I can remember when it was important to get a tan. Back in high school it was just the thing to do. In fact, I remember buying “tanning lotion” to move the process along.

It was like slathering on liquid Crisco.

And it was stupid.

But even into my adult years I often gave sunscreen little thought — until about 10 years ago when I was assigned a B.A.S.S. Times story on skin cancer.

That put the fear of God into me. Now I take great pride in my white legs and arms.

One of the little-known secrets to effective use of sunscreen that I learned while working on the aforementioned skin cancer story was that applying after you get on the water isn’t very effective.

Be honest: Once you’re on the boat, you never think about sunscreen until you feel the telltale signs of a burn.

And by then it’s too late.

Sure, putting sunscreen on will prevent further burning, but you are already sunburned — and that’s skin damage that can one day result in having pieces burned or cut off of your arms, legs, face and other exposed areas.

The key is to apply sunscreen before you hit the water. In fact, I take care of this chore as soon as I walk out of my house.

And I never get sunburned (unless, of course, I miss a spot) — even though I rarely reapply sunscreen during the day.

The experts I interviewed told me the reason why application prior to sun exposure is so effective is that it provides time for the lotion to dry and “set.” That effectively seals off the skin from any harmful UV rays, protecting you from sunburn and minimizing your risk of skin cancer down the road.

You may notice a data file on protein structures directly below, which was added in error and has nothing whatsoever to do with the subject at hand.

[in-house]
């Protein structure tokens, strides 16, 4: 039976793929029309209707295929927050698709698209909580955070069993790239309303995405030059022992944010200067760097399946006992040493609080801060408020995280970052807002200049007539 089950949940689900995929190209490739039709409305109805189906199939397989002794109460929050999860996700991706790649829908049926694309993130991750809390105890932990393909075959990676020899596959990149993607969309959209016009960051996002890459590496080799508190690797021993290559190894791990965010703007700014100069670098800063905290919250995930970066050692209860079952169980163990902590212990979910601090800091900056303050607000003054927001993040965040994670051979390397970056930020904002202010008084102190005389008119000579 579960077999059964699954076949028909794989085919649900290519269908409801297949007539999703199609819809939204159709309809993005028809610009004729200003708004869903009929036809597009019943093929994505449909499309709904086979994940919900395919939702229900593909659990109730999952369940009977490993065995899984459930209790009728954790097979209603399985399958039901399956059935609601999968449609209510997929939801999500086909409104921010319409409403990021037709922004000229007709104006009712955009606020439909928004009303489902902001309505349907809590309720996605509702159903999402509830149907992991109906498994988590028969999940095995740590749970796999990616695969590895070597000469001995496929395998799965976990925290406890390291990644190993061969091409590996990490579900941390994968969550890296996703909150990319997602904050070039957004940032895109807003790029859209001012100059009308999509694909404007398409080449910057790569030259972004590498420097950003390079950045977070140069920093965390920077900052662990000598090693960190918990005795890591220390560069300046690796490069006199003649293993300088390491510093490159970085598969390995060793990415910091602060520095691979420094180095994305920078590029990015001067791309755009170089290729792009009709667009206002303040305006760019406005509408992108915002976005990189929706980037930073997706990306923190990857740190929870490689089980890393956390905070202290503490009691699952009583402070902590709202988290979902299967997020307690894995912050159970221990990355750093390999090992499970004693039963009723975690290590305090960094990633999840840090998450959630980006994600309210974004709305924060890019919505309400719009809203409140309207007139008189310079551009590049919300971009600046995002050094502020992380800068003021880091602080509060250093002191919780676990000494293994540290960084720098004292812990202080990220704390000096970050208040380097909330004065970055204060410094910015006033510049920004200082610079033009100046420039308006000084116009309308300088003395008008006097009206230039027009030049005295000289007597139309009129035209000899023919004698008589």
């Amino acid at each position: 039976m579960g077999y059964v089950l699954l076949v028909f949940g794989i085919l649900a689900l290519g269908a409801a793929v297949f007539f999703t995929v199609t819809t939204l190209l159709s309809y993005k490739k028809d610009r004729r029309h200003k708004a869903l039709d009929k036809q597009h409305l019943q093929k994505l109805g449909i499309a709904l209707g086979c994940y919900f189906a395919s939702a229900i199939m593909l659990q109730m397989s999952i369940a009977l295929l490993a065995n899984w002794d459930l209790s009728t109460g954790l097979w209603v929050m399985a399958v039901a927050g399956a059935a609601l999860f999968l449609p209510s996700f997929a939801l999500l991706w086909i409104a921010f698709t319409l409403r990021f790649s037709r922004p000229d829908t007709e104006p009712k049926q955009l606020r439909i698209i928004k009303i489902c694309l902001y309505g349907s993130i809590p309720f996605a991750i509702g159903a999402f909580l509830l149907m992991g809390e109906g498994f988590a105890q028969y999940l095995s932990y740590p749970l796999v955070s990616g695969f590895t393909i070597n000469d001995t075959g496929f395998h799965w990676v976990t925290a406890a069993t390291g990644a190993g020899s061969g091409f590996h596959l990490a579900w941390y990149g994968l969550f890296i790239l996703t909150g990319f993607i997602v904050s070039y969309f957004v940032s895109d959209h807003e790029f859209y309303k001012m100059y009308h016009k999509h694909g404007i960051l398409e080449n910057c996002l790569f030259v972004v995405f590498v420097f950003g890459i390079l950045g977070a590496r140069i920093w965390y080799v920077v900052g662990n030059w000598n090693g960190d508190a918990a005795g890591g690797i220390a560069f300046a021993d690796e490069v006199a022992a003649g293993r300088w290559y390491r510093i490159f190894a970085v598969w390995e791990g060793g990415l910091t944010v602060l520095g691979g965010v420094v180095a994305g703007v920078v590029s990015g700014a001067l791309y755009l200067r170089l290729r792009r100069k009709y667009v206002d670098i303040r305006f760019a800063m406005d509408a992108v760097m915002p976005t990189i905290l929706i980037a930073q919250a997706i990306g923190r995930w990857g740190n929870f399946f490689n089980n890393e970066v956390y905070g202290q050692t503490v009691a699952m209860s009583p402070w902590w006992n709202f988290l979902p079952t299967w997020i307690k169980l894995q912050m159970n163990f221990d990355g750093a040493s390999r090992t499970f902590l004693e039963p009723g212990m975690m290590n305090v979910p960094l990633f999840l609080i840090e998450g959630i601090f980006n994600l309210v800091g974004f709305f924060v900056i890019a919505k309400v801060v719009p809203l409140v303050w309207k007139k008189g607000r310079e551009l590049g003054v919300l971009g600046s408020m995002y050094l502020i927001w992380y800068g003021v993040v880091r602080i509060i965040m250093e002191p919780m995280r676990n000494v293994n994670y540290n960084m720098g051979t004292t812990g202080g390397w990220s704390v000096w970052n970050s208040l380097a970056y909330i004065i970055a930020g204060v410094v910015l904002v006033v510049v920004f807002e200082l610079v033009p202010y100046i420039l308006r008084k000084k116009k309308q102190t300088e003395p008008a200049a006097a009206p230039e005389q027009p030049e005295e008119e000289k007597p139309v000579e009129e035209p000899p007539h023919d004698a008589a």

In case you’re wondering, I wear a visor that leaves the top of my head vulnerable, particularly since I sport a 1/4-inch crew cut. But I take care of that by simply applying sunscreen to my entire head, face, neck, hair-covered parts and all.

My sunscreen of choice is Coppertone Sport 30 spray, which is awesome at providing good coverage without all the nastiness of a lotion. I just close my eyes, hold my breath and spray a liberal coating on everything above my shirt’s neck line (I actually ensure I spray under the shirt a little to account for the shirt moving around during the day).

Then I spray my legs and hands. All done.

During the day, I use an SPF 30 lip balm to ensure my lips don’t get blistered because drinking water and eating snacks will wear off the initial coating. I learned that the hard way.

Dermatologists do recommend reapplication of sunscreen every two hours.

Why don’t I spray my arms? Because I wear a lightweight, long-sleeve fishing shirt. The Sportsman Cool Breeze models are awesome (hey, you didn’t think I’d pass up the chance to advertise our brand, did you?). The shirts keep me cool and prevent any sun from reaching my arms, shoulders and torso.